She also visited quite often with her kinsman, Knez Veceslav, enjoying the company of her cousin even if their relation was distant. However, it was to Gunthar that she felt drawn, for the gallant and charming German knight had intrigued her with his tales of foreign lands and his strange and wistful manner. In return, he found the ease with which she accepted his condition to be refreshingly liberating, and her gentle and friendly manner soothed the Beast that rattled its cage far too often for his liking. The two of them engaged in something of a courtship for several years, being something more romantic than friends but less so than paramours. Ultimately, fate would disrupt anything else that might have otherwise developed between them.
In 1202, the Concord elected to answer the request of Thomas Feroux that they take the cross for the Barons’ Crusade and work to divert the pilgrimage away from Constantinople. As part of the entourage of Prince Iulia and Sister Maude Sherazhina took the overland route through Hungary, Croatia, and Friuli before they arrived outside the city of Venice in July. There they met the rest of the Concord, all of whom had travelled from throughout Transylvania at the behest of Sir Gunthar.
They made their camp on the Lido, with the rest of the gathering force of the crusade, and there they would languish for several months, miserable amidst the mosquitoes, the camp fever, and the autumn rains of the northern Adriatic. Her presence was much heartening to Gabriel and she immediately turned the head of Sir Gunthar’s mortal kinsman, Bernerd. Word soon reached them that thousands of their expected sword-brothers had failed to arrive, but that the Venetians demanded full payment for the huge navy that they had constructed for the crusade. The city and the pilgrims were at an impasse, and negotiations were ongoing.
While the pilgrims waited, Sir Gunthar was eager to meet others of his kind on the crusade, looking to strategise for the coming campaign or simply to socialise. One such compatriot was the charming and urbane French vampire called Aimery, Chevalier de Versey. An envoy for the Crusader Ventrue faction of the Holy Land, he had long resided in Venice as it was a trade hub that allowed him to do his job quite effectively. Although his house was in the city, he spent much time in camp and disarmed not just their guardian, but both squires and Sherazhina as well, entertaining them with his tales of far cities and lands and showing them how to play (and cheat) at dice. She and Gunthar resumed their odd courtship, but while he made a point of spending time with her when he could find it, Sherazhina did not seem to number among his priorities. She now found him to be somewhat distant than in the past, and after a few attempts to draw him out to speak of his troubles, the young lady found other ways to keep herself busy.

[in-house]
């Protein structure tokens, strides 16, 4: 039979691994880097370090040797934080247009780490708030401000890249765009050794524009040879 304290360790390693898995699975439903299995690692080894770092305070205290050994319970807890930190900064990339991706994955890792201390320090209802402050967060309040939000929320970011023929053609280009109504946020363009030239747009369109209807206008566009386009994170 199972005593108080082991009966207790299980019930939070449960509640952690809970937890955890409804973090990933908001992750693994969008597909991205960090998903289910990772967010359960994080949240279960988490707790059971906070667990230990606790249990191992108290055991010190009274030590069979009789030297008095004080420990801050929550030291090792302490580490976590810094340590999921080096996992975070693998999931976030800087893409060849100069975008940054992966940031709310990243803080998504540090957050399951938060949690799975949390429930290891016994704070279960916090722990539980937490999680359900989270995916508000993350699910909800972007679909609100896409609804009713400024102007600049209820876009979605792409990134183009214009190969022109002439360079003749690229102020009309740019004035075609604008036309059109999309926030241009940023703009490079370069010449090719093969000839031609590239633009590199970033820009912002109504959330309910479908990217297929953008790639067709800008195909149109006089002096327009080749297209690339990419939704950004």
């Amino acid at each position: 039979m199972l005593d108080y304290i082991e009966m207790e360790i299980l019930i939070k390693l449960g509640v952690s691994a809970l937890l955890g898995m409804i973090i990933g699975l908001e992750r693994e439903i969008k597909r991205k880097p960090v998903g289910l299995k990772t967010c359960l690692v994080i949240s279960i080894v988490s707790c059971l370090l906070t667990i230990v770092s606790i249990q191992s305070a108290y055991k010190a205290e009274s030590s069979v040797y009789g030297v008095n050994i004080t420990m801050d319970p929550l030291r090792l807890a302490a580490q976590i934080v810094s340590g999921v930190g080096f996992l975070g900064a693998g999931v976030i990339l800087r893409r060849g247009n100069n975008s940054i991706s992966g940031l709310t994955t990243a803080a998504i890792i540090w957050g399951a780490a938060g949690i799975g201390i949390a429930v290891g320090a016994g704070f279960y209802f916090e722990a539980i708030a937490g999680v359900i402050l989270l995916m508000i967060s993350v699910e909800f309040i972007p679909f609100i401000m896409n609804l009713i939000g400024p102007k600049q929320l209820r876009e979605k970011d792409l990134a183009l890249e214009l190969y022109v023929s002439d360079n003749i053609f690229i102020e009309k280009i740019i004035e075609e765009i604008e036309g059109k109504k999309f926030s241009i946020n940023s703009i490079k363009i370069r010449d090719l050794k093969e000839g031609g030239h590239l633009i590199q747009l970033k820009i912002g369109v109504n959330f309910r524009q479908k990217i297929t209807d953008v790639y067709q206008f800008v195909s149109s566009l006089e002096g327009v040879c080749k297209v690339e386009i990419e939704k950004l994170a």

Her impressions had been correct about her Gangrel friend, for after more than 130 years of undeath, and too many of them under too ready a preoccupation with conducting the business of war, Sir Gunthar was losing his grip on his humanity. The Beast gnawed at his soul nightly, and his headstrong pride and the habits of a bloody lifetime made it difficult for him to change his ways, or to discuss them with any save those whom he felt to be his equals in both years and intellect. He was resolved to seeing the crusade through in hopes of protecting Constantinople, but he had decided that he could no longer be a soldier. Instead, he planned to fake his death at the earliest opportunity, have his friend Veceslav Basarab flesh-craft his face, and return in a new guise as a physician attached to Maude’s medicine tent.
Finally, Doge Enrico Dandolo and the Venetians agreed to delay remuneration in return for the pilgrims assisting the Serene Republic with “certain military objectives.” By December, the Christian city of Zara had been sacked by the Fourth Crusade, most of the pilgrims had been excommunicated, and the Kingdom of Hungary had withdrawn from the campaign citing the perfidy of the supposed sword-brothers who should have been respecting one of its possessions rather than attacking it. Moreover, the crusaders had fallen to bickering with the Venetians over the booty taken from the city, and a plague of pests had struck at their food.
The cause of the last was revealed to be an enemy vampire Erzebet Toth, who was subsequently captured by the Concord and their allies. Without giving too many details to their mortal charges concerning the mission, the Concord told them that they must take a difficult journey through the winter snows to forestall further attacks on the pilrgimage. With Gunthar’s endorsement, the squires and Sherazhina would be left safe in the company of his new friend, Sir Aimery. The fact that the Ventrue diplomat happened to owe the Concord a life boon for saving him from an Assamite assassin gave the Gangrel knight much comfort in addition to Aimery’s proffered regard and trustworthy demeanour.